Mencken was uncomfortable with the very idea of pedagogy (“a sort of puerile magic, a thing of preposterous secrets, a grotesque compound of false premises and illogical conclusions”), and he seems to have caught Gardner — one of skepticism's great teachers — on a bad day. Echoing Mencken's elitism, Gardner argued,
Those who are in agreement do not need to be educated about such trivial matters, and trying to enlighten those who disagree is like trying to write on water. People are not persuaded by arguments to give up childish beliefs; either they never give them up or they outgrow them.3
I don't have much time for the “skeptics are smart, everyone else is a dunderhead” argument. Truth is, we're all at the mercy of our sources, at the mercy of the things we are taught. No one is born knowing science or critical thinking.
But it is clearly possible to learn our way into a deep, deep hole. We can be taught that scaffolding concepts such as “ask for evidence” are vices rather than foundational virtues. We can be taught to hear skeptical language as violent, as necessarily pregnant with harsh meanings the speaker may not intend.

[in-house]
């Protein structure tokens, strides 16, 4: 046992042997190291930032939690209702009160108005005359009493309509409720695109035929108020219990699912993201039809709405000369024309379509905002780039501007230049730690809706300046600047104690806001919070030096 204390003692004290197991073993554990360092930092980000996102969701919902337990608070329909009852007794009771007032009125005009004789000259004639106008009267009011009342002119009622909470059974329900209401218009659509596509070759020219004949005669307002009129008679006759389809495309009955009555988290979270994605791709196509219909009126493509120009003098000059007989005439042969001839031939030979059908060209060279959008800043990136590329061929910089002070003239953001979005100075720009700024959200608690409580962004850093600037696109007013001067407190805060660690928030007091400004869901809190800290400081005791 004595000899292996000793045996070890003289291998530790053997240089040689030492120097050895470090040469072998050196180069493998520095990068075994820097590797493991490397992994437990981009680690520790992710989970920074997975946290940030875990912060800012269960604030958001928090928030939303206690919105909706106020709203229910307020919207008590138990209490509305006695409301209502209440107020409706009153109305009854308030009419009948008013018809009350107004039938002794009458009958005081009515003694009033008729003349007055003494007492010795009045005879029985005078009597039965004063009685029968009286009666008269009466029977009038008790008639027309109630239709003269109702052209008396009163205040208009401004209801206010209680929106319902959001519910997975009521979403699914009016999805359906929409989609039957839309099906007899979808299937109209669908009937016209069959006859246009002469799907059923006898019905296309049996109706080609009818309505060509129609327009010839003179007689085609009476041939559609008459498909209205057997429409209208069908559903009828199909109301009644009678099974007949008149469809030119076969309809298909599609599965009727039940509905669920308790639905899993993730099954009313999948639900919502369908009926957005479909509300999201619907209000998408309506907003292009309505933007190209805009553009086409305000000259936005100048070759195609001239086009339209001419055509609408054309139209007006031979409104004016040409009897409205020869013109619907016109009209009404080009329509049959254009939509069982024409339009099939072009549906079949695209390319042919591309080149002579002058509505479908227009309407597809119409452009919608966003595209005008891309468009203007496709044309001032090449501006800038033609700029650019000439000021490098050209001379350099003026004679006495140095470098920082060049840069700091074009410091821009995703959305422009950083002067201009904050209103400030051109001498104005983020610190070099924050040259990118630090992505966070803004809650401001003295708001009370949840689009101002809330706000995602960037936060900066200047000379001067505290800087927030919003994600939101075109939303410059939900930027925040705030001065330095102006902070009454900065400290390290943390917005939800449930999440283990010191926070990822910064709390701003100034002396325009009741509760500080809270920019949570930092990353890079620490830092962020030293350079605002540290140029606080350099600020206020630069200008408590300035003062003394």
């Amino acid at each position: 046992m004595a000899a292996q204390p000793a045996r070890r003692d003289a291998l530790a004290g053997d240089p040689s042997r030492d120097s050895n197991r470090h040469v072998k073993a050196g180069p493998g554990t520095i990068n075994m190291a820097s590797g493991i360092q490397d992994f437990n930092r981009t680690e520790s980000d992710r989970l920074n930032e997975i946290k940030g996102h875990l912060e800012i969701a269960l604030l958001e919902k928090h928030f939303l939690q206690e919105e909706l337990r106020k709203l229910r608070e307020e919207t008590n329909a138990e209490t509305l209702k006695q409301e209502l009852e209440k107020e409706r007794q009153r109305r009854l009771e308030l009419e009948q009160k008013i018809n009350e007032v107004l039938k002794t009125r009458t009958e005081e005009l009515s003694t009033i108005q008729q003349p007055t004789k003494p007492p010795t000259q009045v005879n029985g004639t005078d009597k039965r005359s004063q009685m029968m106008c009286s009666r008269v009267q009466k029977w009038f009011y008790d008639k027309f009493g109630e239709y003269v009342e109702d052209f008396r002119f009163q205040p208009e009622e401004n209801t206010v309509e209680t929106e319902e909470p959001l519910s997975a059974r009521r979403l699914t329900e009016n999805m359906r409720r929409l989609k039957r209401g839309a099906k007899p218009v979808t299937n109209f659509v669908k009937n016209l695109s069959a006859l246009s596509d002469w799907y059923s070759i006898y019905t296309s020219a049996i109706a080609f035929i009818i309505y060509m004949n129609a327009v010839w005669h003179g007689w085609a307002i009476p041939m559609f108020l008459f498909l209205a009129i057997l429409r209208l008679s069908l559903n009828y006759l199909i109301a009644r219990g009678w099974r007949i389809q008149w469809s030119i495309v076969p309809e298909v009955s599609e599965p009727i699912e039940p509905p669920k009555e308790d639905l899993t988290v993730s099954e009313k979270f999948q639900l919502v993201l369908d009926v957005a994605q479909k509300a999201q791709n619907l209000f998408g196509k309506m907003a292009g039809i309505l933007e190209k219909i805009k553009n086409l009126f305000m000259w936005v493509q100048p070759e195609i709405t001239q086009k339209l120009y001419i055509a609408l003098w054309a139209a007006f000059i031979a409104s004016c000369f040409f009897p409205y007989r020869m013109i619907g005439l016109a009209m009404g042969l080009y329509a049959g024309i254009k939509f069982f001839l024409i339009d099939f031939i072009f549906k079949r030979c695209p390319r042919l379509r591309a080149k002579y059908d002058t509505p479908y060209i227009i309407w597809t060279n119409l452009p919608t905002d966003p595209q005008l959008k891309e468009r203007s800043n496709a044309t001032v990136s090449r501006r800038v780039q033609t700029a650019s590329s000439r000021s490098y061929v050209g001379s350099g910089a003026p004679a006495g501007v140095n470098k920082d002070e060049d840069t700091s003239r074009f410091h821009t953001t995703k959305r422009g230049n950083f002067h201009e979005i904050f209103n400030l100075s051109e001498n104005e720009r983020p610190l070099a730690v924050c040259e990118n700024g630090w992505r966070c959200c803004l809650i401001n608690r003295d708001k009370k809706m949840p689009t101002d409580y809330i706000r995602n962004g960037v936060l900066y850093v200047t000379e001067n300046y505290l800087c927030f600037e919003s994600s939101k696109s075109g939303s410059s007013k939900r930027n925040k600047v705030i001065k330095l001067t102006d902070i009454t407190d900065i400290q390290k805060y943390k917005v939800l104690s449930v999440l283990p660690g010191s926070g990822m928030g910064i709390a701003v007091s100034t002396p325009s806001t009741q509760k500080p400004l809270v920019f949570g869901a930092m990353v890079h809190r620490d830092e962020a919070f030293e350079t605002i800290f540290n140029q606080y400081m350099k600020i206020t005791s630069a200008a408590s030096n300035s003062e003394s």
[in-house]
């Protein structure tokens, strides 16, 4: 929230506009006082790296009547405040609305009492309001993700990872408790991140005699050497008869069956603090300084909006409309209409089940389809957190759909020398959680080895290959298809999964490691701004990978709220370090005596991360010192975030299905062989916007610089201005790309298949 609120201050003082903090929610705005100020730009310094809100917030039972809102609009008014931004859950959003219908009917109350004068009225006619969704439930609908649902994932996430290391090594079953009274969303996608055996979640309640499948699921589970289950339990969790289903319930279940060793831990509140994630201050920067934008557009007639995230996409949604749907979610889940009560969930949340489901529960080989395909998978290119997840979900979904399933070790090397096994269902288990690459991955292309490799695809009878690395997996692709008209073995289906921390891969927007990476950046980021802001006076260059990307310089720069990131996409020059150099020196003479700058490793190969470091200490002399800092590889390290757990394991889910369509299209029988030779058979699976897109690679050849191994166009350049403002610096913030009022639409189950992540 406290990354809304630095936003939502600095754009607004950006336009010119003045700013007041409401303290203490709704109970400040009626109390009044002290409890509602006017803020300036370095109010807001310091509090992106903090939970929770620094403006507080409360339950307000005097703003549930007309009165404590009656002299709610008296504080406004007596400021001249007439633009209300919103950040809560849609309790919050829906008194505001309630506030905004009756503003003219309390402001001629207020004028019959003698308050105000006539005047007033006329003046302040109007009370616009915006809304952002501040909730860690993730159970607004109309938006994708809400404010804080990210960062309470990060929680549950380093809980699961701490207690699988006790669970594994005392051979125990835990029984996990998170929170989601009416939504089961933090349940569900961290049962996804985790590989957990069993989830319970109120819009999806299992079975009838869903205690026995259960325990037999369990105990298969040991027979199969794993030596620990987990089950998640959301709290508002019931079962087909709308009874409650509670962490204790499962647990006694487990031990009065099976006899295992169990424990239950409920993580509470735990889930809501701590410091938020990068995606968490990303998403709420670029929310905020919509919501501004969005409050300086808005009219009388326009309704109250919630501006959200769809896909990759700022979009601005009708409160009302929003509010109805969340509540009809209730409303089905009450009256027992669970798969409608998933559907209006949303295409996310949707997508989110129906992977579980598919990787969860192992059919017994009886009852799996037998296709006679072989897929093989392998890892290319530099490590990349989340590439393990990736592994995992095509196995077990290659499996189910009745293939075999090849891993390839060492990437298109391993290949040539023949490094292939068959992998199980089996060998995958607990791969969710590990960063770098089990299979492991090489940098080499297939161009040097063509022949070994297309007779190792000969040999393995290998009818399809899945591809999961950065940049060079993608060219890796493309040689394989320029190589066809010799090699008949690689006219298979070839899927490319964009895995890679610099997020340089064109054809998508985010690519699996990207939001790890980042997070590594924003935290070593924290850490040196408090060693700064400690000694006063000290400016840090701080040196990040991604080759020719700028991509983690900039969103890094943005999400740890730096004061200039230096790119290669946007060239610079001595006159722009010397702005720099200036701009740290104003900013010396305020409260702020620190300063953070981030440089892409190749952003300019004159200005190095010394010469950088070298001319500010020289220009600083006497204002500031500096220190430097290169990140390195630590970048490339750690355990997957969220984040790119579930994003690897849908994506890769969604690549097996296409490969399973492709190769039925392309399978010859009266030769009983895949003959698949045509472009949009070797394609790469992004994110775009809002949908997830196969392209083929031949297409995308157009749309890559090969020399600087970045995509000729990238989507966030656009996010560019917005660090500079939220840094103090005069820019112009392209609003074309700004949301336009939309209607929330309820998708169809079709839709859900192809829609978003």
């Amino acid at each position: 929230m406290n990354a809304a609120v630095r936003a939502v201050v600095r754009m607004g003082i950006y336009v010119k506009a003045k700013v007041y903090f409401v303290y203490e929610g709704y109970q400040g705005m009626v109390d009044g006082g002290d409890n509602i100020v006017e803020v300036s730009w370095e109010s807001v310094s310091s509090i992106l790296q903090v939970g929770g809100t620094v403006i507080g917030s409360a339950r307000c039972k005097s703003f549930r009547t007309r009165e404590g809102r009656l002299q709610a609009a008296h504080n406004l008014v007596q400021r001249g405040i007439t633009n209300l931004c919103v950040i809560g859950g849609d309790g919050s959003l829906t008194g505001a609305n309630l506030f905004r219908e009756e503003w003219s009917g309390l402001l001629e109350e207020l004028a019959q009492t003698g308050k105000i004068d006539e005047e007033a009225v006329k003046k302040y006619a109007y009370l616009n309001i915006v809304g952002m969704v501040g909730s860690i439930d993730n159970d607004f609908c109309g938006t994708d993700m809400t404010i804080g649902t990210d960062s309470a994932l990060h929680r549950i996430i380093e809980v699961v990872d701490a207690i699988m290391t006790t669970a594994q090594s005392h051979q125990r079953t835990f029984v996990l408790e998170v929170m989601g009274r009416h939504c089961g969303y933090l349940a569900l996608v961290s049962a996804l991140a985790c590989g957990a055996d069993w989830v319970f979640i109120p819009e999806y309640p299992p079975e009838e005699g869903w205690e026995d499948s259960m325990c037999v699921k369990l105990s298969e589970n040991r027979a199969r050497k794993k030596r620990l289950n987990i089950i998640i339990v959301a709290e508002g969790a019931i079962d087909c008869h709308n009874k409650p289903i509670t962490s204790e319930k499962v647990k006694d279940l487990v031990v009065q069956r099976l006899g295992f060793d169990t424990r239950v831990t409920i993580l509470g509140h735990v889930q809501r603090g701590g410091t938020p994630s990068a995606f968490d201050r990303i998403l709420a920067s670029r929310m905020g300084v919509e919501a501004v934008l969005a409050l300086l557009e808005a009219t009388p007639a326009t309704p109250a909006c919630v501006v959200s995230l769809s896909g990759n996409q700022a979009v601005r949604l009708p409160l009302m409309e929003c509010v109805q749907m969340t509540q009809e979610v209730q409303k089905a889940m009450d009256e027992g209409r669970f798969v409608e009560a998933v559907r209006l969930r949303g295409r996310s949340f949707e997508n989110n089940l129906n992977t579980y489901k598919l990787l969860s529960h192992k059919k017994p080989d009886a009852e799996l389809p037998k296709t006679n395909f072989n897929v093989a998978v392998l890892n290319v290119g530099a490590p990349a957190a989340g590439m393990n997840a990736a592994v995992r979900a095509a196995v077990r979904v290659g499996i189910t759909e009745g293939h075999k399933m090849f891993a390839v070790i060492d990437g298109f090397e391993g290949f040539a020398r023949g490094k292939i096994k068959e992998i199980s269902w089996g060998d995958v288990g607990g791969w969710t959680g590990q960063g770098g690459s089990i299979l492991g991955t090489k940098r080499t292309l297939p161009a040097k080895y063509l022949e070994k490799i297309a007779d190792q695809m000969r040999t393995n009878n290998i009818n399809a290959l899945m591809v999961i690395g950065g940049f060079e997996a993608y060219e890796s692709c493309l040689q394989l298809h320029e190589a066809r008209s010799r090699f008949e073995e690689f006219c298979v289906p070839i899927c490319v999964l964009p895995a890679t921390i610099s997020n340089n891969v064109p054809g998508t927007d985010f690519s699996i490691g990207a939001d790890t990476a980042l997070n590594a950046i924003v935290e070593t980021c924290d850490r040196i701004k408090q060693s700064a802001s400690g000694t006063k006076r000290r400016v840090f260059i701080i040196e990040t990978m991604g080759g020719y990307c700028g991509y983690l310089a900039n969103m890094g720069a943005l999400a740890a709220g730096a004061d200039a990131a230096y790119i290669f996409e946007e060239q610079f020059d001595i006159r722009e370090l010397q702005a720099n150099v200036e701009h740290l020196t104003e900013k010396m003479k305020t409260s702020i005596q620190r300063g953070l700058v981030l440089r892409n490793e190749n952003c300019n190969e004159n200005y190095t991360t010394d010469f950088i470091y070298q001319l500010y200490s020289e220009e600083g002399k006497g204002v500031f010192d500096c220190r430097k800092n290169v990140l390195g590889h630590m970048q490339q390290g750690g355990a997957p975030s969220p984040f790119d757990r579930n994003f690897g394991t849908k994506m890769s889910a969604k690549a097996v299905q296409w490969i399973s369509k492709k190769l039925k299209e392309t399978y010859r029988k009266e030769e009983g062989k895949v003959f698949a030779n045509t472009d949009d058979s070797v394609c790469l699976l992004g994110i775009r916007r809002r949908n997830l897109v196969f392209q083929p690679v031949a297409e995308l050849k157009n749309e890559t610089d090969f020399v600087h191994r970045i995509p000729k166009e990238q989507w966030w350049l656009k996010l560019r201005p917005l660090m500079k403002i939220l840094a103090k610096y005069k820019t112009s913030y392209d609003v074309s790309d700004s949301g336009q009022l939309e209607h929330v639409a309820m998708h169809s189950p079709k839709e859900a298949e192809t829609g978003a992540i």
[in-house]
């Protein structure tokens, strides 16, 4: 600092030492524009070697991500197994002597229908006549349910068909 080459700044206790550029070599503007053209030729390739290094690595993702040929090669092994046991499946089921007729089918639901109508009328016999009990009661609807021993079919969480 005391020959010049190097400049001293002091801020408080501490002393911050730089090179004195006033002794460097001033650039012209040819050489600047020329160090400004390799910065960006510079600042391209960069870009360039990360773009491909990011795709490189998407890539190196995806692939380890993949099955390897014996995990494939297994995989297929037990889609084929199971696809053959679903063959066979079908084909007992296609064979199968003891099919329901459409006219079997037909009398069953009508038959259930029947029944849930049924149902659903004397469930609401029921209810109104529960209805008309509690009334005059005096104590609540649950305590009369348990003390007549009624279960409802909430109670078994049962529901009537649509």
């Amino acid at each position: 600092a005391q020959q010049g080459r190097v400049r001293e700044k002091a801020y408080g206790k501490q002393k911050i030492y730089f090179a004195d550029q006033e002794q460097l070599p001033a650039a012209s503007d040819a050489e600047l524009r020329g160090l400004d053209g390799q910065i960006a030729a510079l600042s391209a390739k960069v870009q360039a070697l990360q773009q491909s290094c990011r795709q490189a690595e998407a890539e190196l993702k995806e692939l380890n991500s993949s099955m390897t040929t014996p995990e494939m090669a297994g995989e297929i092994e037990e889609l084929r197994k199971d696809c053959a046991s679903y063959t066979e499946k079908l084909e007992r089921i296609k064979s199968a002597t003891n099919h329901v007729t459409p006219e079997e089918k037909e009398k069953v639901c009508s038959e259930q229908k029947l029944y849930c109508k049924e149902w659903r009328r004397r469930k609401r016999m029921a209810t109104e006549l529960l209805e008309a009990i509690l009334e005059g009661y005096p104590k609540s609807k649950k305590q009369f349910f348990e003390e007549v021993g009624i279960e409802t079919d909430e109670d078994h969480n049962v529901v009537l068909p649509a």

Once we find ourselves buried in those sorts of assumptions, it's a difficult, slow process to dig ourselves out. It takes time. Sometimes more time than we have.
Which brings us back to the Rapture. I believe there are extremely compelling reasons to avoid mockery: it hinders education when tested (despite Mencken's intuition) and it raises serious ethical problems as well.
But what of the “ticking bomb” scenario: lives in the balance, little time for education? I'm often told that there's a proper time and place for ridicule. Could “end of the world” panics be that time? I don't think I can accept that — but I open the question to you.
- Nathan, George Jean and H.L. Mencken. “Clinical Notes.” American Mercury Magazine. January to April 1924. p. 75. As reproduced by Google Books, here. (Retrieved May 24, 2011.)
- Kurtz, Paul. Skeptical Inquirer. “Debunking, Neutrality, and Skepticism in Science.” Spring 1984. p. 239 – 243
- Gardner, Martin. Science: Good, Bad and Bogus. (Avon Books: New York, 1981.) p. xv